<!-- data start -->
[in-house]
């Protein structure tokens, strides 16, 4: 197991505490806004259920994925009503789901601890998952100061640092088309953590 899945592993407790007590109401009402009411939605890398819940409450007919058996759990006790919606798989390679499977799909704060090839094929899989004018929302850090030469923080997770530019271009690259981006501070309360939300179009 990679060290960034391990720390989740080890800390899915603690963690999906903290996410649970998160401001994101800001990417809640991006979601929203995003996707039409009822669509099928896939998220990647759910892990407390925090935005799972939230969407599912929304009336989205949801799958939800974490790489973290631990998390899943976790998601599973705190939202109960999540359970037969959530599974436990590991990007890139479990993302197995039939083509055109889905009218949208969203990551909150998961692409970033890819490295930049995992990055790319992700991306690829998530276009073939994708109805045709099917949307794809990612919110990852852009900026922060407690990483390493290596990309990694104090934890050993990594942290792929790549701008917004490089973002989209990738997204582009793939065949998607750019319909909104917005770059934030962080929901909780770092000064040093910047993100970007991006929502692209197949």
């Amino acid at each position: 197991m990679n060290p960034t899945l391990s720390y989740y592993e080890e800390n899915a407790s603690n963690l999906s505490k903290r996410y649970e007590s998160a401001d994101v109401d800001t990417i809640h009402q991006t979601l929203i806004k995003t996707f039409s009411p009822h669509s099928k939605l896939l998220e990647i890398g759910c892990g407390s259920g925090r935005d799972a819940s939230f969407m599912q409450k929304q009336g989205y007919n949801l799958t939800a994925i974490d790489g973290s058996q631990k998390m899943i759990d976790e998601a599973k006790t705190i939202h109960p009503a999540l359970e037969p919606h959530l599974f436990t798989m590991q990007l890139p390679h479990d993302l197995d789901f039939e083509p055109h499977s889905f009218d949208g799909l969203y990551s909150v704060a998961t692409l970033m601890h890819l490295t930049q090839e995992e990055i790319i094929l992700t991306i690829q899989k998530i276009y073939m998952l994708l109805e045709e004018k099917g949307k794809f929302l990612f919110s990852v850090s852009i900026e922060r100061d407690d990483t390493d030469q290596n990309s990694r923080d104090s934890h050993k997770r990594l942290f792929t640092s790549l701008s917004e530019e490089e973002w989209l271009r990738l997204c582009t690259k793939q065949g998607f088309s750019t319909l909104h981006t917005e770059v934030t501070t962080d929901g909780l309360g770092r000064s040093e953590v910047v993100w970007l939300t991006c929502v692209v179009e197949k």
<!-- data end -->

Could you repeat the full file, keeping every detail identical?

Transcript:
[in-house]
């Protein structure tokens, strides 16, 4: 197991505490806004259920994925009503789901601890998952100061640092088309953590 899945592993407790007590109401009402009411939605890398819940409450007919058996759990006790919606798989390679499977799909704060090839094929899989004018929302850090030469923080997770530019271009690259981006501070309360939300179009 990679060290960034391990720390989740080890800390899915603690963690999906903290996410649970998160401001994101800001990417809640991006979601929203995003996707039409009822669509099928896939998220990647759910892990407390925090935005799972939230969407599912929304009336989205949801799958939800974490790489973290631990998390899943976790998601599973705190939202109960999540359970037969959530599974436990590991990007890139479990993302197995039939083509055109889905009218949208969203990551909150998961692409970033890819490295930049995992990055790319992700991306690829998530276009073939994708109805045709099917949307794809990612919110990852852009900026922060407690990483390493290596990309990694104090934890050993990594942290792929790549701008917004490089973002989209990738997204582009793939065949998607750019319909909104917005770059934030962080929901909780770092000064040093910047993100970007991006929502692209197949």
């Amino acid at each position: 197991m990679n060290p960034t899945l391990s720390y989740y592993e080890e800390n899915a407790s603690n963690l999906s505490k903290r996410y649970e007590s998160a401001d994101v109401d800001t990417i809640h009402q991006t979601l929203i806004k995003t996707f039409s009411p009822h669509s099928k939605l896939l998220e990647i890398g759910c892990g407390s259920g925090r935005d799972a819940s939230f969407m599912q409450k929304q009336g989205y007919n949801l799958t939800a994925i974490d790489g973290s058996q631990k998390m899943i759990d976790e998601a599973k006790t705190i939202h109960p009503a999540l359970e037969p919606h959530l599974f436990t798989m590991q990007l890139p390679h479990d993302l197995d789901f039939e083509p055109h499977s889905f009218d949208g799909l969203y990551s909150v704060a998961t692409l970033m601890h890819l490295t930049q090839e995992e990055i790319i094929l992700t991306i690829q899989k998530i276009y073939m998952l994708l109805e045709e004018k099917g949307k794809f929302l990612f919110s990852v850090s852009i900026e922060r100061d407690d990483t390493d030469q290596n990309s990694r923080d104090s934890h050993k997770r990594l942290f792929t640092s790549l701008s917004e530019e490089e973002w989209l271009r990738l997204c582009t690259k793939q065949g998607f088309s750019t319909l909104h981006t917005e770059v934030t501070t962080d929901g909780l309360g770092r000064s040093e953590v910047v993100w970007l939300t991006c929502v692209v179009e197949k």